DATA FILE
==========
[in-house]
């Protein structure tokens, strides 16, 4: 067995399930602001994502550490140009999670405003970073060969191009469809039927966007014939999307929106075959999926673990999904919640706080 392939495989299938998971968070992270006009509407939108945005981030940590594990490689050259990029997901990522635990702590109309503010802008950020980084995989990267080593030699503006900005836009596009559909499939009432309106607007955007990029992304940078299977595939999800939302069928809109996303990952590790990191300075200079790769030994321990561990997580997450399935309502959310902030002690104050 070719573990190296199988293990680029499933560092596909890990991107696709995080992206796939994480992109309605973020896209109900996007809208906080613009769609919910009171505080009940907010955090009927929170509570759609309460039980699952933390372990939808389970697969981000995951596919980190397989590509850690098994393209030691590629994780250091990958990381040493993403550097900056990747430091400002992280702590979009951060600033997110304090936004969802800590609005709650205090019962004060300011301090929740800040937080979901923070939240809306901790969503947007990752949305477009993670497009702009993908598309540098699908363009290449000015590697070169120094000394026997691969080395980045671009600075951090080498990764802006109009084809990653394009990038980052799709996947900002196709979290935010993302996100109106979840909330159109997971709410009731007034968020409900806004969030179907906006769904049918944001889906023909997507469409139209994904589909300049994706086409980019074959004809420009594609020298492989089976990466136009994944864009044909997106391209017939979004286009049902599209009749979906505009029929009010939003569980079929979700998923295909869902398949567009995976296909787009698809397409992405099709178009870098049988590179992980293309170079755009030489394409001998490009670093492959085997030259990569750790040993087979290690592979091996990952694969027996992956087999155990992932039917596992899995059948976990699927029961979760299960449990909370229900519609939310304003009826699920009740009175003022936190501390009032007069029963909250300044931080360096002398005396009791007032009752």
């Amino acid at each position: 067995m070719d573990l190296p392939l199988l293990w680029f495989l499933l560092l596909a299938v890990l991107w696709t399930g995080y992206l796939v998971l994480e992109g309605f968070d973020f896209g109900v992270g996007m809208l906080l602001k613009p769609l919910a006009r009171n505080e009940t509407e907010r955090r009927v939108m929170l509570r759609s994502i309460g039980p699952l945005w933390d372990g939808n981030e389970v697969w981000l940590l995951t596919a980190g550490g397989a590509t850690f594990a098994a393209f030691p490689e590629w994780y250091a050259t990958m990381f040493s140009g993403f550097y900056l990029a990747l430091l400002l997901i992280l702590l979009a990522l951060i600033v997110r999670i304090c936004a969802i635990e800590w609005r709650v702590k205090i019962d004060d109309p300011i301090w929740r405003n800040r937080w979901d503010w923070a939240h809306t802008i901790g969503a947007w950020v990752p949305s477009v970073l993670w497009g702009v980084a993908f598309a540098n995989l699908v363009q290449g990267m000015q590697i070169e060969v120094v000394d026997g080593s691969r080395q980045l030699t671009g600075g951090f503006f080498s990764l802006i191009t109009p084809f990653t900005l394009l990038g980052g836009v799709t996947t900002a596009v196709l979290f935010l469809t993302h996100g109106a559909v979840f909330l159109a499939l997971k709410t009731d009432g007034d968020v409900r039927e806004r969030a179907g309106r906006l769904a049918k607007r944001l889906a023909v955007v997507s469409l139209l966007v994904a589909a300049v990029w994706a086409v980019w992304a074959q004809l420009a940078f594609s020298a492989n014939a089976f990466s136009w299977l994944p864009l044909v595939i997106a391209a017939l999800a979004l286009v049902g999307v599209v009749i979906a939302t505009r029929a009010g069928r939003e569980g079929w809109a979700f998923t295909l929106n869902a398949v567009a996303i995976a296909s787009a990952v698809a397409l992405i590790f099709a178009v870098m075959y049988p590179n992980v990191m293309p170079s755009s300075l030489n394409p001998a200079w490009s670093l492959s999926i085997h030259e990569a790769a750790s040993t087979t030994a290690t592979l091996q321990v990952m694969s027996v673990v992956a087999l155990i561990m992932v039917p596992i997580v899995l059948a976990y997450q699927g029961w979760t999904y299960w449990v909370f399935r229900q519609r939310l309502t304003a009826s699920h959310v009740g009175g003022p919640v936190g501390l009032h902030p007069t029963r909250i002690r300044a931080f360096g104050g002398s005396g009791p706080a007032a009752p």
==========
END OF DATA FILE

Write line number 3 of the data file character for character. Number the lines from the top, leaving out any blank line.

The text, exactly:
């Amino acid at each position: 067995m070719d573990l190296p392939l199988l293990w680029f495989l499933l560092l596909a299938v890990l991107w696709t399930g995080y992206l796939v998971l994480e992109g309605f968070d973020f896209g109900v992270g996007m809208l906080l602001k613009p769609l919910a006009r009171n505080e009940t509407e907010r955090r009927v939108m929170l509570r759609s994502i309460g039980p699952l945005w933390d372990g939808n981030e389970v697969w981000l940590l995951t596919a980190g550490g397989a590509t850690f594990a098994a393209f030691p490689e590629w994780y250091a050259t990958m990381f040493s140009g993403f550097y900056l990029a990747l430091l400002l997901i992280l702590l979009a990522l951060i600033v997110r999670i304090c936004a969802i635990e800590w609005r709650v702590k205090i019962d004060d109309p300011i301090w929740r405003n800040r937080w979901d503010w923070a939240h809306t802008i901790g969503a947007w950020v990752p949305s477009v970073l993670w497009g702009v980084a993908f598309a540098n995989l699908v363009q290449g990267m000015q590697i070169e060969v120094v000394d026997g080593s691969r080395q980045l030699t671009g600075g951090f503006f080498s990764l802006i191009t109009p084809f990653t900005l394009l990038g980052g836009v799709t996947t900002a596009v196709l979290f935010l469809t993302h996100g109106a559909v979840f909330l159109a499939l997971k709410t009731d009432g007034d968020v409900r039927e806004r969030a179907g309106r906006l769904a049918k607007r944001l889906a023909v955007v997507s469409l139209l966007v994904a589909a300049v990029w994706a086409v980019w992304a074959q004809l420009a940078f594609s020298a492989n014939a089976f990466s136009w299977l994944p864009l044909v595939i997106a391209a017939l999800a979004l286009v049902g999307v599209v009749i979906a939302t505009r029929a009010g069928r939003e569980g079929w809109a979700f998923t295909l929106n869902a398949v567009a996303i995976a296909s787009a990952v698809a397409l992405i590790f099709a178009v870098m075959y049988p590179n992980v990191m293309p170079s755009s300075l030489n394409p001998a200079w490009s670093l492959s999926i085997h030259e990569a790769a750790s040993t087979t030994a290690t592979l091996q321990v990952m694969s027996v673990v992956a087999l155990i561990m992932v039917p596992i997580v899995l059948a976990y997450q699927g029961w979760t999904y299960w449990v909370f399935r229900q519609r939310l309502t304003a009826s699920h959310v009740g009175g003022p919640v936190g501390l009032h902030p007069t029963r909250i002690r300044a931080f360096g104050g002398s005396g009791p706080a007032a009752p």